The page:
Wales’s Greatest Religious Monument
People still flock here in the thousands the way they did in the Middle Ages when St. David’s Cathedral was one of the British Isles’ most popular pilgrimage spots. Small by English standards, the medieval cathedral dedicated to Wales’s patron saint is the largest in the country, overwhelming what is officially Britain’s smallest city (the presence of a cathedral designates the village as a city despite its size). St. David founded a monastic community in this coastal comer of southwestern Wales around A.D. 550 that grew to great importance.
The cathedral, begun in the 12th century, is believed to stand on that site, flanked by the once magnificent Bishop’s Palace; then boasting lavish apartments, it now sits quietly in glorious ruins. Together they constitute Wales’s most sacred site, and one of its most visually evocative—the setting is a remote and tranquil part of the valley of the River Alun barely inland from the coast whose jagged terrain protected it from marauding pirates. A number of ecclesiastical buildings grew up in the shadow of the centerpiece cathedral. Dating back to 1860, the Choir School is one of the more recent, and is the site of today’s Warpool Court Hotel, whose manicured lawns lead down to the Irish Sea.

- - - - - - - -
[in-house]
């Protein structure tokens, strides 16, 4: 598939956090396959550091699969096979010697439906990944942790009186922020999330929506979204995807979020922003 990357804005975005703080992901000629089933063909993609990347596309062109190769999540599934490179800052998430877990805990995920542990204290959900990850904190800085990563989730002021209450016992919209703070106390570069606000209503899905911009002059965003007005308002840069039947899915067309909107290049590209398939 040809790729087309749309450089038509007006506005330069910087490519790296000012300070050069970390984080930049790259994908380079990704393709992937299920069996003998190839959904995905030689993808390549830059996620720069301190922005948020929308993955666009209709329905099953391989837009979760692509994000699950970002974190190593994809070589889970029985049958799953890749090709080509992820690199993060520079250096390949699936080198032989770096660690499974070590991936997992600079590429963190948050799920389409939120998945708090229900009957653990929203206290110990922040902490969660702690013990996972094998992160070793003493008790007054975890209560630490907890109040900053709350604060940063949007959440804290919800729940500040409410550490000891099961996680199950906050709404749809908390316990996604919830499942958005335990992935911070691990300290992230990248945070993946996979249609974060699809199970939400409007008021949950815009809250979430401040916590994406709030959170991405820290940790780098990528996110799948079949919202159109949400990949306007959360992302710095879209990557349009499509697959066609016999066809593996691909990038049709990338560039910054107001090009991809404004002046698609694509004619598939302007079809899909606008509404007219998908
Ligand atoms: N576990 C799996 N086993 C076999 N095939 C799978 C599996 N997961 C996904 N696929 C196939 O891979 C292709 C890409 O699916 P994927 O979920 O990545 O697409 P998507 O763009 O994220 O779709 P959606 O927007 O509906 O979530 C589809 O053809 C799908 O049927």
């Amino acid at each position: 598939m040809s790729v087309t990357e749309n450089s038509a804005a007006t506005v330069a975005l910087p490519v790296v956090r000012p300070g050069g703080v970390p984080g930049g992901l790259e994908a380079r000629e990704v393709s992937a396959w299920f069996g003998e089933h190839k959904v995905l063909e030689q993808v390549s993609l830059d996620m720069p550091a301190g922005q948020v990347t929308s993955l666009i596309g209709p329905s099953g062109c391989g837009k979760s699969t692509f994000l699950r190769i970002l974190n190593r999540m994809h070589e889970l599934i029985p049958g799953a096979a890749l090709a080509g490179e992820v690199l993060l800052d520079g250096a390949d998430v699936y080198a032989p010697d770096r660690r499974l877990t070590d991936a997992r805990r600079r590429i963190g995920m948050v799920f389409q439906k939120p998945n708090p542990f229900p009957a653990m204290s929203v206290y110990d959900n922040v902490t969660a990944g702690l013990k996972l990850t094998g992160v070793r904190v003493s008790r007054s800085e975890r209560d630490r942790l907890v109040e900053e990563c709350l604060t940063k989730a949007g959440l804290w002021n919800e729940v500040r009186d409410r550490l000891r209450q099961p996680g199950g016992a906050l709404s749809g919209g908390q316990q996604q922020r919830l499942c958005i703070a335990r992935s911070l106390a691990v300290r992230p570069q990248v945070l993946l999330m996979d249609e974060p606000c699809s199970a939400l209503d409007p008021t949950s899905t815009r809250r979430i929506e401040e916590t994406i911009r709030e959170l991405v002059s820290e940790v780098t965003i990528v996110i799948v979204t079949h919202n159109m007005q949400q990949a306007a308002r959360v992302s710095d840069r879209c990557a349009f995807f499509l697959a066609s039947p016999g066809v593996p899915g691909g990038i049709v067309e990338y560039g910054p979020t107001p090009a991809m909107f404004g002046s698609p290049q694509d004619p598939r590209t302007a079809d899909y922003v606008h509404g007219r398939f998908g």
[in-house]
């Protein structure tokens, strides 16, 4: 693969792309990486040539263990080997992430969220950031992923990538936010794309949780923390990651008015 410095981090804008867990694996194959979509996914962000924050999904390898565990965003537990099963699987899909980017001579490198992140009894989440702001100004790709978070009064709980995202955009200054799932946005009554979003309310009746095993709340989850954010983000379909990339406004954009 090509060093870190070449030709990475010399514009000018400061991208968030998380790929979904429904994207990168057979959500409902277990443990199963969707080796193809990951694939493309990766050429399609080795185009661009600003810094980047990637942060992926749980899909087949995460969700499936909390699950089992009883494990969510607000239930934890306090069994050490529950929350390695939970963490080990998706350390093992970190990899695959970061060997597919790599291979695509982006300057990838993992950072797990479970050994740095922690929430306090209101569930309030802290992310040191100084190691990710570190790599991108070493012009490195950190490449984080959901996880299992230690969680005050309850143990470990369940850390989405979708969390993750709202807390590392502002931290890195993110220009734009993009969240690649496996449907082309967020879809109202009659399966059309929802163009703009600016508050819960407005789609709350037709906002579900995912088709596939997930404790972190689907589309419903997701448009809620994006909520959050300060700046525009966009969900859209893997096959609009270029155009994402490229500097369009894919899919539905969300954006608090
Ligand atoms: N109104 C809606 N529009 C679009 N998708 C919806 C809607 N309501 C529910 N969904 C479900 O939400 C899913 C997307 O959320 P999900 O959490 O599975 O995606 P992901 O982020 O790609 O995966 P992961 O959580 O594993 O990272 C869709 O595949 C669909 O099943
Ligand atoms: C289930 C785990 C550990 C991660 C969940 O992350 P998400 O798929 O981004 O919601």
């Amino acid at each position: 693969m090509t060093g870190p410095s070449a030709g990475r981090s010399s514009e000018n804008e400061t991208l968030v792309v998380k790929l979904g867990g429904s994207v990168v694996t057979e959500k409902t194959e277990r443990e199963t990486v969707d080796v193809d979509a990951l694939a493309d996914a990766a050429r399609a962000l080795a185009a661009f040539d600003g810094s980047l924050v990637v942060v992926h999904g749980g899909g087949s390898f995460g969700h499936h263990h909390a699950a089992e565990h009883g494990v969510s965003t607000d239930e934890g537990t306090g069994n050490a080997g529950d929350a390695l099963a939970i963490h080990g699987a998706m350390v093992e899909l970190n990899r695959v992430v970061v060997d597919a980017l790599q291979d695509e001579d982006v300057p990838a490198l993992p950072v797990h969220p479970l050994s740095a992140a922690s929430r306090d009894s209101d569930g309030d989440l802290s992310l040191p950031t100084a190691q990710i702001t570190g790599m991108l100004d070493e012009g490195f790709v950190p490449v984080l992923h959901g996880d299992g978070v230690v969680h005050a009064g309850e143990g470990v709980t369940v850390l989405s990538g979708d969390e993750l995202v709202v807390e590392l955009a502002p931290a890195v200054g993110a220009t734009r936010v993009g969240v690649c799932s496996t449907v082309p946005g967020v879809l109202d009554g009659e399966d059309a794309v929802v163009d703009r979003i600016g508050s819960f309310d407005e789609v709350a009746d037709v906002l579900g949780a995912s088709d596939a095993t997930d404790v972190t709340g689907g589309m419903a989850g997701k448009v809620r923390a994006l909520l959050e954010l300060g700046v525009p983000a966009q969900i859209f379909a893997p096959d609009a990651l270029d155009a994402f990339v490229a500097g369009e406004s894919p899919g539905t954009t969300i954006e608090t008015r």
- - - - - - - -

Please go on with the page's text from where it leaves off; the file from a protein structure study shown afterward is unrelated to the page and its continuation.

It is all part of the 250 miles of unspoiled coastline whose inlets, coves, and huddled bays make up the Pembrokeshire Coast National Park, one of three national parks that cover Wales’s most scenic landscape and the only one in Britain to include its balmy coastline. Its 182 miles of marked serpentine footpaths provide excellent walks in the company of wildflowers and seabirds.